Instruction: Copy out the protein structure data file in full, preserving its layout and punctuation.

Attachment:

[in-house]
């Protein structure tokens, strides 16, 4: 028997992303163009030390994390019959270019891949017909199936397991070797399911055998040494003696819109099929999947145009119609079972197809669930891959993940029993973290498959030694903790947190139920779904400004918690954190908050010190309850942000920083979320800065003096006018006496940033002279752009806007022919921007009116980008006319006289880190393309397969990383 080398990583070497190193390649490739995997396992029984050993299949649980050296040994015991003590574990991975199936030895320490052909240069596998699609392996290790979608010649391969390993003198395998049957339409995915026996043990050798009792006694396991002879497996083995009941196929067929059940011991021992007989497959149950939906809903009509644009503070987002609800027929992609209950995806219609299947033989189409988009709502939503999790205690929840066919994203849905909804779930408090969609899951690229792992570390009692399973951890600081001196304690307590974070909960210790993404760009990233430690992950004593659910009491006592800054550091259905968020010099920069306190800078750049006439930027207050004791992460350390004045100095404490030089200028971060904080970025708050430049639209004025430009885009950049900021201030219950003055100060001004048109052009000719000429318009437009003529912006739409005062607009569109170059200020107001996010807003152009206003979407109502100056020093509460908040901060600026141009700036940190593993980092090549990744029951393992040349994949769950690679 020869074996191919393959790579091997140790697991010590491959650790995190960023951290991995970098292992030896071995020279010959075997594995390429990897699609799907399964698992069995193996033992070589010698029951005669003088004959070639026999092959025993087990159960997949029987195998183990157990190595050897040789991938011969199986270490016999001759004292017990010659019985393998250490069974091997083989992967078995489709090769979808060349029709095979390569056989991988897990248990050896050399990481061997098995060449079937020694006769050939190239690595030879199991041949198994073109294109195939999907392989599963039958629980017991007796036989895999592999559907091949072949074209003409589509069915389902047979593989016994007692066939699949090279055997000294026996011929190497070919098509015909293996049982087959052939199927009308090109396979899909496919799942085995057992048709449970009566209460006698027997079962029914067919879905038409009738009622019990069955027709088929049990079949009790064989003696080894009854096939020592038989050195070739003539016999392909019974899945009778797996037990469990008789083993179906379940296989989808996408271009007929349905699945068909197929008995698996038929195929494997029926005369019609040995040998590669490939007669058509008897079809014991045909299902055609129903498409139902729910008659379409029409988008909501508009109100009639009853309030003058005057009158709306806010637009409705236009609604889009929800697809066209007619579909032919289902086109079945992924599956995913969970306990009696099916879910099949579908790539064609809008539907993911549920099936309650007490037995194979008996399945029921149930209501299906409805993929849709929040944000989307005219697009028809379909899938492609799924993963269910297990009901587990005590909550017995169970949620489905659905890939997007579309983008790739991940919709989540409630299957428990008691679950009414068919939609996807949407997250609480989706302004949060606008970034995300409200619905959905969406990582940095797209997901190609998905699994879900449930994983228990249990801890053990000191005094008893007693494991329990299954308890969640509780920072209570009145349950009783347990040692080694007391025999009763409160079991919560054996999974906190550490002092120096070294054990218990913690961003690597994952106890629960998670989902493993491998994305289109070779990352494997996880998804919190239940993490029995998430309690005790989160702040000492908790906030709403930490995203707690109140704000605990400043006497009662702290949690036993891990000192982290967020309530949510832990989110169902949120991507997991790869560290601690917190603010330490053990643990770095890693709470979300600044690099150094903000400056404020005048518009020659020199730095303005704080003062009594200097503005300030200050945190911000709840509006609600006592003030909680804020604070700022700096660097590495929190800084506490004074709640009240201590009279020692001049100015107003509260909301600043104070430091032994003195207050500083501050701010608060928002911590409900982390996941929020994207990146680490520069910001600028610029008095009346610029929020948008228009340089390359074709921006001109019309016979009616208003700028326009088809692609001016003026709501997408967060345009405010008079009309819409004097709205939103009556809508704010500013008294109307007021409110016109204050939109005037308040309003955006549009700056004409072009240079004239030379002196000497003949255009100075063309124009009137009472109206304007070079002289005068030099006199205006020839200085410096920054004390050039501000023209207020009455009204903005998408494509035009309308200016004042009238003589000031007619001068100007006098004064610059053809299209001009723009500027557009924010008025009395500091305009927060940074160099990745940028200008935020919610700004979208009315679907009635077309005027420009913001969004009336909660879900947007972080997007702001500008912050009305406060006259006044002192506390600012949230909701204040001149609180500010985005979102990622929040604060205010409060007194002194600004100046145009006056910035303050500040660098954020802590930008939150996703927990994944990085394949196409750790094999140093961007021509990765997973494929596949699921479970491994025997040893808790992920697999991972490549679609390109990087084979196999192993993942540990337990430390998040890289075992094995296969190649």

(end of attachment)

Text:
[in-house]
């Protein structure tokens, strides 16, 4: 028997992303163009030390994390019959270019891949017909199936397991070797399911055998040494003696819109099929999947145009119609079972197809669930891959993940029993973290498959030694903790947190139920779904400004918690954190908050010190309850942000920083979320800065003096006018006496940033002279752009806007022919921007009116980008006319006289880190393309397969990383 080398990583070497190193390649490739995997396992029984050993299949649980050296040994015991003590574990991975199936030895320490052909240069596998699609392996290790979608010649391969390993003198395998049957339409995915026996043990050798009792006694396991002879497996083995009941196929067929059940011991021992007989497959149950939906809903009509644009503070987002609800027929992609209950995806219609299947033989189409988009709502939503999790205690929840066919994203849905909804779930408090969609899951690229792992570390009692399973951890600081001196304690307590974070909960210790993404760009990233430690992950004593659910009491006592800054550091259905968020010099920069306190800078750049006439930027207050004791992460350390004045100095404490030089200028971060904080970025708050430049639209004025430009885009950049900021201030219950003055100060001004048109052009000719000429318009437009003529912006739409005062607009569109170059200020107001996010807003152009206003979407109502100056020093509460908040901060600026141009700036940190593993980092090549990744029951393992040349994949769950690679 020869074996191919393959790579091997140790697991010590491959650790995190960023951290991995970098292992030896071995020279010959075997594995390429990897699609799907399964698992069995193996033992070589010698029951005669003088004959070639026999092959025993087990159960997949029987195998183990157990190595050897040789991938011969199986270490016999001759004292017990010659019985393998250490069974091997083989992967078995489709090769979808060349029709095979390569056989991988897990248990050896050399990481061997098995060449079937020694006769050939190239690595030879199991041949198994073109294109195939999907392989599963039958629980017991007796036989895999592999559907091949072949074209003409589509069915389902047979593989016994007692066939699949090279055997000294026996011929190497070919098509015909293996049982087959052939199927009308090109396979899909496919799942085995057992048709449970009566209460006698027997079962029914067919879905038409009738009622019990069955027709088929049990079949009790064989003696080894009854096939020592038989050195070739003539016999392909019974899945009778797996037990469990008789083993179906379940296989989808996408271009007929349905699945068909197929008995698996038929195929494997029926005369019609040995040998590669490939007669058509008897079809014991045909299902055609129903498409139902729910008659379409029409988008909501508009109100009639009853309030003058005057009158709306806010637009409705236009609604889009929800697809066209007619579909032919289902086109079945992924599956995913969970306990009696099916879910099949579908790539064609809008539907993911549920099936309650007490037995194979008996399945029921149930209501299906409805993929849709929040944000989307005219697009028809379909899938492609799924993963269910297990009901587990005590909550017995169970949620489905659905890939997007579309983008790739991940919709989540409630299957428990008691679950009414068919939609996807949407997250609480989706302004949060606008970034995300409200619905959905969406990582940095797209997901190609998905699994879900449930994983228990249990801890053990000191005094008893007693494991329990299954308890969640509780920072209570009145349950009783347990040692080694007391025999009763409160079991919560054996999974906190550490002092120096070294054990218990913690961003690597994952106890629960998670989902493993491998994305289109070779990352494997996880998804919190239940993490029995998430309690005790989160702040000492908790906030709403930490995203707690109140704000605990400043006497009662702290949690036993891990000192982290967020309530949510832990989110169902949120991507997991790869560290601690917190603010330490053990643990770095890693709470979300600044690099150094903000400056404020005048518009020659020199730095303005704080003062009594200097503005300030200050945190911000709840509006609600006592003030909680804020604070700022700096660097590495929190800084506490004074709640009240201590009279020692001049100015107003509260909301600043104070430091032994003195207050500083501050701010608060928002911590409900982390996941929020994207990146680490520069910001600028610029008095009346610029929020948008228009340089390359074709921006001109019309016979009616208003700028326009088809692609001016003026709501997408967060345009405010008079009309819409004097709205939103009556809508704010500013008294109307007021409110016109204050939109005037308040309003955006549009700056004409072009240079004239030379002196000497003949255009100075063309124009009137009472109206304007070079002289005068030099006199205006020839200085410096920054004390050039501000023209207020009455009204903005998408494509035009309308200016004042009238003589000031007619001068100007006098004064610059053809299209001009723009500027557009924010008025009395500091305009927060940074160099990745940028200008935020919610700004979208009315679907009635077309005027420009913001969004009336909660879900947007972080997007702001500008912050009305406060006259006044002192506390600012949230909701204040001149609180500010985005979102990622929040604060205010409060007194002194600004100046145009006056910035303050500040660098954020802590930008939150996703927990994944990085394949196409750790094999140093961007021509990765997973494929596949699921479970491994025997040893808790992920697999991972490549679609390109990087084979196999192993993942540990337990430390998040890289075992094995296969190649």